Science

3D-printed live bacteria creates world's first "living tattoo"

3D-printed live bacteria creat...
Researchers used a 3D-printed patch of bacteria cells to create a "living tattoo" that changes color in the presence of certain chemical stimuli
Researchers used a 3D-printed patch of bacteria cells to create a "living tattoo" that changes color in the presence of certain chemical stimuli
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Researchers used a 3D-printed patch of bacteria cells to create a "living tattoo" that changes color in the presence of certain chemical stimuli
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Researchers used a 3D-printed patch of bacteria cells to create a "living tattoo" that changes color in the presence of certain chemical stimuli
The team hypothesize a future for the technique could be as a novel drug delivery system
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The team hypothesize a future for the technique could be as a novel drug delivery system

A team at MIT has genetically modified bacteria cells and developed a new 3D printing technique to create a "living tattoo" that can respond to a variety of stimuli.

Electronic tattoos and smart ink technologies are showing exciting potential for reframing how we think of wearable sensor devices. While many engineers are experimenting with a variety of responsive materials the MIT team wondered if live cells could be co-opted into a functional use.

The first step was to look at what organic cells could be utilized, and it turned out that the strong cell walls of bacteria were the best target for use as they could survive the force of a 3D printer's nozzle. Bacteria also proved to be perfectly compatible with the hydrogels needed for accurate 3D printing.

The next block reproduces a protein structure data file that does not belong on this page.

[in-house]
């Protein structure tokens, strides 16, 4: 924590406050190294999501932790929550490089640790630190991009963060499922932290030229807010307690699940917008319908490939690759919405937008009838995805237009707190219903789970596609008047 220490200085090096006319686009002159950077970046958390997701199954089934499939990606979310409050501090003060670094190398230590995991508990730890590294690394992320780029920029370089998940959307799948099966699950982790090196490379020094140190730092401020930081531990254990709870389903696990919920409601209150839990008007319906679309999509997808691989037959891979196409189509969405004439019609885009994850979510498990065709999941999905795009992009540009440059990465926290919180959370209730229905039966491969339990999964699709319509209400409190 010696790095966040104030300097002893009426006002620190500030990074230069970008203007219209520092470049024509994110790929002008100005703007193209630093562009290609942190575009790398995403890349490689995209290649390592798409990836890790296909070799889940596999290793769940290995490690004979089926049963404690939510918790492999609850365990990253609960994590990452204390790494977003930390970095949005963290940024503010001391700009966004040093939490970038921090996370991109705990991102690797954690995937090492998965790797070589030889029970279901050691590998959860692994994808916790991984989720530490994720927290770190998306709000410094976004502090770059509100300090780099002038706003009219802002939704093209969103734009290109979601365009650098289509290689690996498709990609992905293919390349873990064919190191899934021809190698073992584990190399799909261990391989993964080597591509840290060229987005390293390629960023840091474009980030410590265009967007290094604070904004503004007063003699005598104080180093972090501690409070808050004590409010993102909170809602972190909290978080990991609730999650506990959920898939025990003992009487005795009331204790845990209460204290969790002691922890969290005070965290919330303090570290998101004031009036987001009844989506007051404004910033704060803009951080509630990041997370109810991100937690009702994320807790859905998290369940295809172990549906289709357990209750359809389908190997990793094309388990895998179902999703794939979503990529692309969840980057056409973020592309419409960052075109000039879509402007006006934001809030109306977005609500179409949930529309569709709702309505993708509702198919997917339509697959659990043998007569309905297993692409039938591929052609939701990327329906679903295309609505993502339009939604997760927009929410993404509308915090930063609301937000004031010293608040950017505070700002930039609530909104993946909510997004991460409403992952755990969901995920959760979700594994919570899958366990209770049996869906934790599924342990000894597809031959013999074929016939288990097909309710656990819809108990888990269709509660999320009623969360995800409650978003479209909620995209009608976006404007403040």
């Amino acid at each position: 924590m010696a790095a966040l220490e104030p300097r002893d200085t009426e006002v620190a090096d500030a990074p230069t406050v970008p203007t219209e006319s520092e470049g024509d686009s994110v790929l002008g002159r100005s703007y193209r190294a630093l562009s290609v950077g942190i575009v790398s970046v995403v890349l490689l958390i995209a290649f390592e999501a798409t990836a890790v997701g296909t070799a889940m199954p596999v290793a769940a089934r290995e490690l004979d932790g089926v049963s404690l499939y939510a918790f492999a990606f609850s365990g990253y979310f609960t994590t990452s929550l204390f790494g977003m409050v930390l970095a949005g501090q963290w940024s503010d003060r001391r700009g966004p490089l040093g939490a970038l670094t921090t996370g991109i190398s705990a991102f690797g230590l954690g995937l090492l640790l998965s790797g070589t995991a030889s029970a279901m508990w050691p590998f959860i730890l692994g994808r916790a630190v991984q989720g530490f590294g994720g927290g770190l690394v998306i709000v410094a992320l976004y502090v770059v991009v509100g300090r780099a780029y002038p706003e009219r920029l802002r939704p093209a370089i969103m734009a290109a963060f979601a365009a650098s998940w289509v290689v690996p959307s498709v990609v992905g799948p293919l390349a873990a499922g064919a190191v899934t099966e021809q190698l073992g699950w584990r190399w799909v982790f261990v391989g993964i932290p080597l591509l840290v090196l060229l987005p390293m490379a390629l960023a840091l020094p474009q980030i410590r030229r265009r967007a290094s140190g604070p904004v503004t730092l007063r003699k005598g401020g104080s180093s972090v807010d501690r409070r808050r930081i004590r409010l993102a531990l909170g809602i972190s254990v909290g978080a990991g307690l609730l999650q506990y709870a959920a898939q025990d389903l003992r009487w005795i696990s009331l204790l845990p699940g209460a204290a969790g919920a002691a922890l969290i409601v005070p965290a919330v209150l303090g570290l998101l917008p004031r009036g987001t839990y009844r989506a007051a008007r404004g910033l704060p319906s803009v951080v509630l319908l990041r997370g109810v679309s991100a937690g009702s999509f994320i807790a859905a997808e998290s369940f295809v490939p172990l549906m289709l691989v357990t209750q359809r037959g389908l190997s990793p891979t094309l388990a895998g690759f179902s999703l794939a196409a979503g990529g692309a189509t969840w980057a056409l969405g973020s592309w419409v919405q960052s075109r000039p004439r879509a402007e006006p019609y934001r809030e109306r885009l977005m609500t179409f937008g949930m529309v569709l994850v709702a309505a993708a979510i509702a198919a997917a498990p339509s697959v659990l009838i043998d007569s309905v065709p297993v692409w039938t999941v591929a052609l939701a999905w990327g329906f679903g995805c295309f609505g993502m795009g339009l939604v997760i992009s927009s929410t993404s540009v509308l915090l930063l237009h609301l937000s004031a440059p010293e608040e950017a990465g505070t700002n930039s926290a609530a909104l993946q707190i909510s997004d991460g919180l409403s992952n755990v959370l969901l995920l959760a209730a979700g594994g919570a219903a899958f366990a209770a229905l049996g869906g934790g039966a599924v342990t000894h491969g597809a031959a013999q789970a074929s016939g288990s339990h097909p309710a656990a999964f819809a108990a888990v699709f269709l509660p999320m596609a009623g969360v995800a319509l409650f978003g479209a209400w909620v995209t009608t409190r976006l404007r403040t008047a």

To test out the technique the team created a 3D-printed patch of bacteria cells on an elastomer layer designed to resemble a tree. The bacteria in each branch of the tree was engineered to respond to a different chemical stimuli. When the patch was tested on a human hand that had been applied with different target chemicals the bacteria successfully illuminated its branches when sensing the corresponding chemical.

The team hypothesize a future for the technique could be as a novel drug delivery system
The team hypothesize a future for the technique could be as a novel drug delivery system

The ultimate outcomes for the technology are incredibly futuristic, with the team suggesting the technique could conceivably lead to the development of a kind of "living computer." Complex structures could be created that contain many different types of engineered cells that communicate with each other in the same way as transistors on a microchip.

"This is very future work, but we expect to be able to print living computational platforms that could be wearable," say Hyunwoo Yuk, a graduate student at MIT and one of the co-authors on the study.

More immediate, pragmatic uses include the development of warning stickers that contain cells engineered to respond to a certain environment or chemical stimuli, or health-monitoring wearables that activate signals in accordance with a specific temperature or pH change.

The study was published in the journal Advanced Materials.

Take a closer look at the technology in the video below.

Source: MIT

3D Printing of Living Responsive Materials and Devices

5 comments
Jean Lamb
I'm sensing some scientists who watched MOANA and thought those tattoos of Maui were cool, myself. <G>
Username
This is interesting but it is not a tattoo. A band-aid with a printed image is also not a tattoo. Words mean things.
CharlieSeattle
Nail Polish that changes color would be a hit.
Penguin
The world of strobing mauve and orange people is nigh!
ljaques
I'm curious to see how these will be used. Not too many things can wait for an overnight message, unless they are triggered by bodily malfunctions, so they may be limited to long-term flagging of cancers or other major disease existence or spread.